This blog discusses how authoritarian regimes and commercial adversaries misuse INTERPOL and Red Notices as a tool of repression against High-Net-Worth Individuals (“HNWIs”) and how HNWIs can mitigate the risk of becoming targets.
Although INTERPOL was invented to promote international police cooperation, it has long faced accusations that it is increasingly allowing its Red Notice system to be used by authoritarian regimes (including China, the UAE and Russia), and by adverse or competing businesses. HNWIs in particular have been receiving criminal convictions for non-criminal offences, leading to asset seizures and, in some cases, prison sentences.
What is a Red Notice?
A Red Notice can be issued against an individual when they are accused of illicit activity. However, the issuance of a Red Notice does not inherently validate the charges brought against an individual. Instead, it signifies that a member state has formally requested the cooperation of other INTERPOL member countries in locating and provisionally arresting the individual pending extradition.
Gherson have previously written a series of blogs designed to assist those who fear they might be subject to INTERPOL measures (including a Red Notice):
How can the Red Notice be weaponised?
The case of Bill Browder illustrates the recent weaponisation of Red Notices that extend beyond their intended purpose. Bill Browder, who used to be one of Russia’s largest foreign investors following the collapse of the Soviet Union, faced a retaliatory Red Notice orchestrated by President Vladimir Putin after Browder exposed widespread corruption within the Russian government, unearthing a $230-million fraud scheme involving high-ranking officials. In response, he was targeted and falsely accused of tax evasion via his company. The Red Notice issued by INTERPOL sought his arrest and extradition, his company was raided and his lawyer, Sergei Magnitsky, was arrested, tortured and subsequently died in custody.
Why could HNWIs be at risk of being targets of exploited Red Notices?
The affluence of HNWIs makes them perfect targets for politically or economically motivated persecution, driven by conflicts initiated by adverse parties. Red Notices are increasingly being used in commercial disputes, particularly those originating form high-risk jurisdictions with corrupt criminal justice systems. The effects of Red Notices are far-reaching and have been used to tarnish the reputations of HNWIs to increase the adverse party’s competitive advantage.
How can HNWIs mitigate the exploitation of Red Notices against them?
To limit the risk of, and damage caused by, an exploited Red Notice, a number of steps can be taken, including the specific steps below:
- Perform Due Diligence: risk assessments need to be undertaken to identify potential adversaries or other concerns that may lead to a Red Notice. The consequences of receiving a Red Notice must be understood at the start.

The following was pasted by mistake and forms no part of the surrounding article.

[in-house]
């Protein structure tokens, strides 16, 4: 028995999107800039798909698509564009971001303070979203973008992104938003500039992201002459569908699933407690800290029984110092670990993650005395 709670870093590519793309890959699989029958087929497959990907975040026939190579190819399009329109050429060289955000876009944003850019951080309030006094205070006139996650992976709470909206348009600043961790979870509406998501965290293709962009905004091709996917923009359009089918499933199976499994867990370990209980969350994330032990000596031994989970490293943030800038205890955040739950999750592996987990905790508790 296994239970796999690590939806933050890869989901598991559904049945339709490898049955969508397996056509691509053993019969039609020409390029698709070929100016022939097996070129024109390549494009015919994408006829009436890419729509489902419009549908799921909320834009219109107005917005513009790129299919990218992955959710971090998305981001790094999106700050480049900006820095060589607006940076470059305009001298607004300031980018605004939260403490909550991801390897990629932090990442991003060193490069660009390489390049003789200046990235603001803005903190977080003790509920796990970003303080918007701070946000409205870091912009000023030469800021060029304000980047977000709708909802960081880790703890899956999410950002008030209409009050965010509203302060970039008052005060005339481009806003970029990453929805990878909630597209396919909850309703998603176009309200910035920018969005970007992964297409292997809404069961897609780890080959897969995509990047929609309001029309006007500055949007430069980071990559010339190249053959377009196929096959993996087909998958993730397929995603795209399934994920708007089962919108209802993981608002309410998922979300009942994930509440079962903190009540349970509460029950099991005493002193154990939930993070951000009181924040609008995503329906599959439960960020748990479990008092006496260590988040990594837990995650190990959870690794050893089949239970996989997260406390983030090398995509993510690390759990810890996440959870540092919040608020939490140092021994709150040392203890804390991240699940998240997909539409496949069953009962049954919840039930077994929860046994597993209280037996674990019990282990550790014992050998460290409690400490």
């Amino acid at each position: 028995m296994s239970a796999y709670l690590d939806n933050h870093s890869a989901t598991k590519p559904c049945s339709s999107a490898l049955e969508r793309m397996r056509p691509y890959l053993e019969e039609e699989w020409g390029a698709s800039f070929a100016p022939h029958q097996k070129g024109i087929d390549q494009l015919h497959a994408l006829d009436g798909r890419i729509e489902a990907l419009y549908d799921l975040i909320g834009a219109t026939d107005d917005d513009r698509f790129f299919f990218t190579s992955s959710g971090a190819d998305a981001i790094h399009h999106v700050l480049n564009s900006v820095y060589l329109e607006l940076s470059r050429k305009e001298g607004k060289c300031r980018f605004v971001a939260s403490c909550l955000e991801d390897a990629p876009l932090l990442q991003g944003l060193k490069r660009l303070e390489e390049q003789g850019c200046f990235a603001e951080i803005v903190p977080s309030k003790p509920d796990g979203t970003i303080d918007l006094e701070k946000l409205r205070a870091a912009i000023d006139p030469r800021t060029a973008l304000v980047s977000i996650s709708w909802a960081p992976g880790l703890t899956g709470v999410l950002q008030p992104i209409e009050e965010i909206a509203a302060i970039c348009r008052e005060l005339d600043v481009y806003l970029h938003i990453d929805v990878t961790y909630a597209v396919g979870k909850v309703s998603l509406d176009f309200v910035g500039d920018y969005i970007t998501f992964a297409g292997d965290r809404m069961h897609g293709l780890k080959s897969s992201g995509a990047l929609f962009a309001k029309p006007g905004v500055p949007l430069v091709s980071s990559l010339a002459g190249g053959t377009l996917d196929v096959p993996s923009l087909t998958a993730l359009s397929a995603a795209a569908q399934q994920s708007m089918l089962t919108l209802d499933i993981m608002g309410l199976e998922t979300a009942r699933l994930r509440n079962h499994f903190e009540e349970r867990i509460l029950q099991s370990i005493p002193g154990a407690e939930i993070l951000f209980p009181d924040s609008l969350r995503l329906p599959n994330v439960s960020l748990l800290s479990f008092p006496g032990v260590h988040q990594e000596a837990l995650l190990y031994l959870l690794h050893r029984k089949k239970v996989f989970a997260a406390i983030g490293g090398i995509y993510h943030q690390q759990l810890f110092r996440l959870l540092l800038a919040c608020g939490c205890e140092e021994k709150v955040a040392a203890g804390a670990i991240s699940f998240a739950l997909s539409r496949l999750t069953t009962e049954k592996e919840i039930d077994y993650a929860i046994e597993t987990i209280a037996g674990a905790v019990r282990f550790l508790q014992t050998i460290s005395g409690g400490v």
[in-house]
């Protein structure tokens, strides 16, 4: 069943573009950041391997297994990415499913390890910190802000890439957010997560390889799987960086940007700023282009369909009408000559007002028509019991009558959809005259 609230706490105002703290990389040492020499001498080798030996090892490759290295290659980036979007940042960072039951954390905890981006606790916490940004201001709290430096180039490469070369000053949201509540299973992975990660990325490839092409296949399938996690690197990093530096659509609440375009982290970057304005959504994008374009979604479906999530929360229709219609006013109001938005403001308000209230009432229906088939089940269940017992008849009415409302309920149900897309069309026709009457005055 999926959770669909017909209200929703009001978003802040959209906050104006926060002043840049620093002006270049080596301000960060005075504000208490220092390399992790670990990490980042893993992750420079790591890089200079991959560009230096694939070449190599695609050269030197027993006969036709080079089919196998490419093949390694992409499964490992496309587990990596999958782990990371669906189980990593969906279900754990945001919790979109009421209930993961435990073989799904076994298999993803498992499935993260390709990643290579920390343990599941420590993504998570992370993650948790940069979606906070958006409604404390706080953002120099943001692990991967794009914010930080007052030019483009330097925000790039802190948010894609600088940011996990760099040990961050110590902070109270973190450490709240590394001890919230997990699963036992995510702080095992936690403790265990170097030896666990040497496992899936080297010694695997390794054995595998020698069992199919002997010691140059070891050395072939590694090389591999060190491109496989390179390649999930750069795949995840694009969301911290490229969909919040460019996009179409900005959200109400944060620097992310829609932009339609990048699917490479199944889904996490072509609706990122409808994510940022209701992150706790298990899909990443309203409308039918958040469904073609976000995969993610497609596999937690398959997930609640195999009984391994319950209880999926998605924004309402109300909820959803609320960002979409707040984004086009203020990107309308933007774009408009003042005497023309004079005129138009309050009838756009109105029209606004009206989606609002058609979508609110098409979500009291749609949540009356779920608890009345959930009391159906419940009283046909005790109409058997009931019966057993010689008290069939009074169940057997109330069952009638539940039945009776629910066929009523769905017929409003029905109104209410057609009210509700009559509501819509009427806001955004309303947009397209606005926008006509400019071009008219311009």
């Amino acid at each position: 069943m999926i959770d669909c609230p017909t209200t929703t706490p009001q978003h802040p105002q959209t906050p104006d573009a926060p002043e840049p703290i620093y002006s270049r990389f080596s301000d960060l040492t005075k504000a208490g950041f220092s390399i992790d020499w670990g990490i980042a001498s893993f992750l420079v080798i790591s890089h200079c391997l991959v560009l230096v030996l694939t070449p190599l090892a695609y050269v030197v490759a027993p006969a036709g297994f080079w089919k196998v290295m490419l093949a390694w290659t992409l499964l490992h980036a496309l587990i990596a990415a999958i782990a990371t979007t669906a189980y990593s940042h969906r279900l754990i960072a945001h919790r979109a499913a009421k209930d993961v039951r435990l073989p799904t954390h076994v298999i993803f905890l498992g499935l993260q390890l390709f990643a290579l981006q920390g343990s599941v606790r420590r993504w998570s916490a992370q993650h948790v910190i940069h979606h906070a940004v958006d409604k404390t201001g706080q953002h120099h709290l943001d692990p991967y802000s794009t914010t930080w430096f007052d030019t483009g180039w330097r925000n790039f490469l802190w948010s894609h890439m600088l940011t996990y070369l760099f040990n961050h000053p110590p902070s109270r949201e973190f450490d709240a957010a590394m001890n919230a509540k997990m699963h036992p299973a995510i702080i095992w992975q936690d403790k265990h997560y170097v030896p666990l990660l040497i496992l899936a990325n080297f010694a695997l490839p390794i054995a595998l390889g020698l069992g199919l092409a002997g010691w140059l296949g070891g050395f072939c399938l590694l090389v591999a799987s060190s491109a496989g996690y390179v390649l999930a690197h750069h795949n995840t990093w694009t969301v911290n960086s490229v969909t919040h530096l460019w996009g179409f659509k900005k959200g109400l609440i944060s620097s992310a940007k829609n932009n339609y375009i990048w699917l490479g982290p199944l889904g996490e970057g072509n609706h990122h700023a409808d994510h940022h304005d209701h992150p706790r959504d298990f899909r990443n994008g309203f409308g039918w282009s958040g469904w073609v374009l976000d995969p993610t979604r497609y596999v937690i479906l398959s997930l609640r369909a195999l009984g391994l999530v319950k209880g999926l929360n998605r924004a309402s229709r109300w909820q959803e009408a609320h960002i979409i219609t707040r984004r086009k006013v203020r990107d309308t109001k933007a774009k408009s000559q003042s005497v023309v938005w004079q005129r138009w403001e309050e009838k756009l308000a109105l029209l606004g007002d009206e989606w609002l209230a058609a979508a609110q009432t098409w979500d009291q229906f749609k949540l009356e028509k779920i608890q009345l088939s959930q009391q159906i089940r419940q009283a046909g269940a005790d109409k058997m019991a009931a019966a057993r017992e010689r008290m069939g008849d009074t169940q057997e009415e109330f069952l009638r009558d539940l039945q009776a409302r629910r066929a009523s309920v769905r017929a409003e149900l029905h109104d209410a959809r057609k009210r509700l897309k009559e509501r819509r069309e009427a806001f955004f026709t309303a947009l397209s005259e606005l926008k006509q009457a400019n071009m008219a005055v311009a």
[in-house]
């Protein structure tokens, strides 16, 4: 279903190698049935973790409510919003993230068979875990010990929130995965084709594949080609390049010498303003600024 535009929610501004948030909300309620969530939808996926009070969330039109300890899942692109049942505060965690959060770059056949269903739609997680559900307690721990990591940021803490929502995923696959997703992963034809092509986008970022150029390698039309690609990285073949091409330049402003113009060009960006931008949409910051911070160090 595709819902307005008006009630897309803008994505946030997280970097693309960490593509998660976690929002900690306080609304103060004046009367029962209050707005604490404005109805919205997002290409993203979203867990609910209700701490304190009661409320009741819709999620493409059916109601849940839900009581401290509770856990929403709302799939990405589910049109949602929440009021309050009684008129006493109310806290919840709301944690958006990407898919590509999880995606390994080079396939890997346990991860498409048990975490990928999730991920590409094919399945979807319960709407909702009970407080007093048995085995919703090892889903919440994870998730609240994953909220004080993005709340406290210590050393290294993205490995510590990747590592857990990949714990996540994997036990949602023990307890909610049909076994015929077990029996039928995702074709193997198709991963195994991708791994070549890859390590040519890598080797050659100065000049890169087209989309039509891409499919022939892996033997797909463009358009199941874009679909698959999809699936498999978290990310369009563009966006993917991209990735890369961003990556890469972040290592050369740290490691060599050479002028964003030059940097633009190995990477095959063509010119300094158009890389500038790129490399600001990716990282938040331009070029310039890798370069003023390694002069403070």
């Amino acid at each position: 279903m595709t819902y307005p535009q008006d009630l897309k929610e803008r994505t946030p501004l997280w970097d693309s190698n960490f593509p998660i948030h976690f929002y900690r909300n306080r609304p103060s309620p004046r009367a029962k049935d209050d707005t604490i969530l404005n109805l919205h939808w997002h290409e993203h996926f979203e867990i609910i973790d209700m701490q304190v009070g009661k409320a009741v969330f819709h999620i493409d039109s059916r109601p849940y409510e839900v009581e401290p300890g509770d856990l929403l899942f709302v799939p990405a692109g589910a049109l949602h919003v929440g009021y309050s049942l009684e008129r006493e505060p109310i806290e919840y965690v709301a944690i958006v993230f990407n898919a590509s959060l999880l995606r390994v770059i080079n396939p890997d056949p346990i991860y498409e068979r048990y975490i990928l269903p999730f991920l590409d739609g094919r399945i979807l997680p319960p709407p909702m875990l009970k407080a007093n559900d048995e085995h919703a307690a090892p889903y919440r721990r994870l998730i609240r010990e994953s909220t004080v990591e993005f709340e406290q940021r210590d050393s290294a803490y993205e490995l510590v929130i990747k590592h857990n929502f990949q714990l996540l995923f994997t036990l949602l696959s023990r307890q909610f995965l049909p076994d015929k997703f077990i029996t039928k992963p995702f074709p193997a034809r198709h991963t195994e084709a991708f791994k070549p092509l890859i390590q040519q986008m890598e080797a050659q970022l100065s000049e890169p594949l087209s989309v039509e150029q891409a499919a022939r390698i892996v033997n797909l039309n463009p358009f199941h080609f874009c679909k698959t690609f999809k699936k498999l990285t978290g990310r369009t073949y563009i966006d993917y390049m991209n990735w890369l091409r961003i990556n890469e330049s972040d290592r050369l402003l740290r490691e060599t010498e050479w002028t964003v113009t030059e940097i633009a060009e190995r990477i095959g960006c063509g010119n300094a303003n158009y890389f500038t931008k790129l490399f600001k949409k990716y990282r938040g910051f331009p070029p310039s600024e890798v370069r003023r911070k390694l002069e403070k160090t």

- Legal Representation: if a Red Notice is received, it is imperative that experienced Counsel and Legal Representatives are instructed to deconstruct the charges underpinning the Red Notice and consider the prospect of challenging the Red Notice. This would mitigate potential additional risks from non-compliance, further limiting the damage to an individual’s reputation.
INTERPOL, Red Notices and HNWI protection
HNWIs who fear that an INTERPOL Red Notice may have been, or will be, exploited against them, or are just concerned about potential liability, should get in contact.
Indeed, Gherson Solicitors continue to receive requests for expert advice and assistance from those who fear they may have outstanding financial issues. That advice tackles:
- How to best approach a possible INTERPOL red notice;
- Preparing for potential criminal proceedings / an extradition request;
- Preparing for a situation where a civil matter or commercial dispute could be used to initiate bogus criminal proceedings; and
- Exploring the possibility of instigating civil litigation proceedings to recover any misappropriated assets.
How Gherson can assist
Additionally, the team have recently started a series on the regulation of crypto, with the aim of advising those who work in the compliance of this sector. In addition, for those who would like advice on relevant issues, including those who have had issues with the FCA registration process, our specialist regulatory and compliance team can guide individuals and companies through the process.
The information in this blog is for general information purposes only and does not purport to be comprehensive or to provide legal advice. Whilst every effort is made to ensure the information and law is current as of the date of publication it should be stressed that, due to the passage of time, this does not necessarily reflect the present legal position. Gherson accepts no responsibility for loss which may arise from accessing or reliance on information contained in this blog. For formal advice on the current law please do not hesitate to contact Gherson. Legal advice is only provided pursuant to a written agreement, identified as such, and signed by the client and by or on behalf of Gherson.